Too much research hurts promising historical novel

Published: March 23 2014 | 7:00 am - Updated: 1 April 2014 | 10:02 am in

A classic adage for writers is to “write what you know.” And while some writers find hands-on experience leads to detailed and emotionally-gripping prose, others can become so wrapped up with researching their subject that the narrative structure of the novel suffers. This, unfortunately, is the case for classically-trained singer-turned-author Vivian Shotwell and her debut novel, “Vienna Nocturne.”

Vienna Nocturne is the fictionalized story of 18th-century English opera singer Anna Storace who, at 15, leaves England to make her presence known on the stages of Italy and Austria.

Given Shotwell’s musical background, it comes as no surprise that the novel is filled with beautifully detailed passages about voice and technique.

But there’s also romance and intrigue, as Anna seems to cause scandal wherever she goes, taking married lovers (including Mozart) and using her influence to turn the fortunes of those she holds dear.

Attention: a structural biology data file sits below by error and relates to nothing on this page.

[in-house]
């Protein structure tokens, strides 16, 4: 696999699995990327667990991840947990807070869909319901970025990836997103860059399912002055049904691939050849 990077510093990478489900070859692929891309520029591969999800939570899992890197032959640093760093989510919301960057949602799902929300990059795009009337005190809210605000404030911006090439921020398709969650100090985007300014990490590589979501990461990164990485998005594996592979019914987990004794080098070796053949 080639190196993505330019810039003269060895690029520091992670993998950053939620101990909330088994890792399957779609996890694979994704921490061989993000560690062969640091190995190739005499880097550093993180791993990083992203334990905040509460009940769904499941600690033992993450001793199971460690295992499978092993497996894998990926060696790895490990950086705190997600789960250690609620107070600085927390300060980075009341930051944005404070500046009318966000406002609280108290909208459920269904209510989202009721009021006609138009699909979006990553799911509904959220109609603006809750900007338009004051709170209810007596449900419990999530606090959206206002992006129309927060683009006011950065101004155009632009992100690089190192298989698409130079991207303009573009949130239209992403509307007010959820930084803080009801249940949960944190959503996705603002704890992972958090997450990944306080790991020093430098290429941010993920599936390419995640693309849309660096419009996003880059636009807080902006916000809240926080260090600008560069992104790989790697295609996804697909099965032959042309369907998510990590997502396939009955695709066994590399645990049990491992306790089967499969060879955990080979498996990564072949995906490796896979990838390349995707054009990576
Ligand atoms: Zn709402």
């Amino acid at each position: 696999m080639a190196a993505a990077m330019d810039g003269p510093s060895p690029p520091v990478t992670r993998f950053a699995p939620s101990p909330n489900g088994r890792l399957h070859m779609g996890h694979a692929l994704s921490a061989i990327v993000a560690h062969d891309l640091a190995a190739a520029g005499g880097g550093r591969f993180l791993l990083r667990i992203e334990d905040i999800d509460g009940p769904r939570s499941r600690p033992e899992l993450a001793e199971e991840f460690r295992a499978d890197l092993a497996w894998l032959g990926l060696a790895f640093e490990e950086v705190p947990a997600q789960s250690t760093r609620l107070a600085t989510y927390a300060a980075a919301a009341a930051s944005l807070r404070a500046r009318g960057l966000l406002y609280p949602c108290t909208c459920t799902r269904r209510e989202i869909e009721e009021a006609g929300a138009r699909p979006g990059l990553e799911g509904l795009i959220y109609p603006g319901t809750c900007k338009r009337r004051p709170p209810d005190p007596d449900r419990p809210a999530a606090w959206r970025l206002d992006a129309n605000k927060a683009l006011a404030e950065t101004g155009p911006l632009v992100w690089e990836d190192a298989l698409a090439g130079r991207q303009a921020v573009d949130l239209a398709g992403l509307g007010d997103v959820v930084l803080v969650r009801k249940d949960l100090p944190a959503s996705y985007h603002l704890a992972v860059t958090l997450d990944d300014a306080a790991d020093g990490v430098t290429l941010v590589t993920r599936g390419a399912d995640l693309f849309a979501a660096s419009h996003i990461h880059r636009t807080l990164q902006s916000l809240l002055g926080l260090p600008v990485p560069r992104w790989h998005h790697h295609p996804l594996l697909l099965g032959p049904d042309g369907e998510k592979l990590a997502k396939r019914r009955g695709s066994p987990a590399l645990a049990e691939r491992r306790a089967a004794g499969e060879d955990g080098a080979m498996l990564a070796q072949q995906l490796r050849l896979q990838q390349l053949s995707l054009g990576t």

While Vienna Nocturne sounds like La Vie en Rose without the heroin, Shotwell moves so quickly from dramatic scene to dramatic scene readers never fully have a sense of who Anna is as a character, making her actions come off as stilted. Shotwell is also spare with period details, describing 18th century Vienna simply as “one of the largest cities in the world” and plopping in period details such as the execution of Franz Zahlheim seemingly as an afterthought.

As a result, the narrative feels as though it could take place in any city – not what readers want from a historical novel.

With a lack of connection to characters and an underdeveloped setting, the climatic scenes where Anna performs the classic arias fall flat and “Vienna Nocturne,” for all its promise, is a disappointment.

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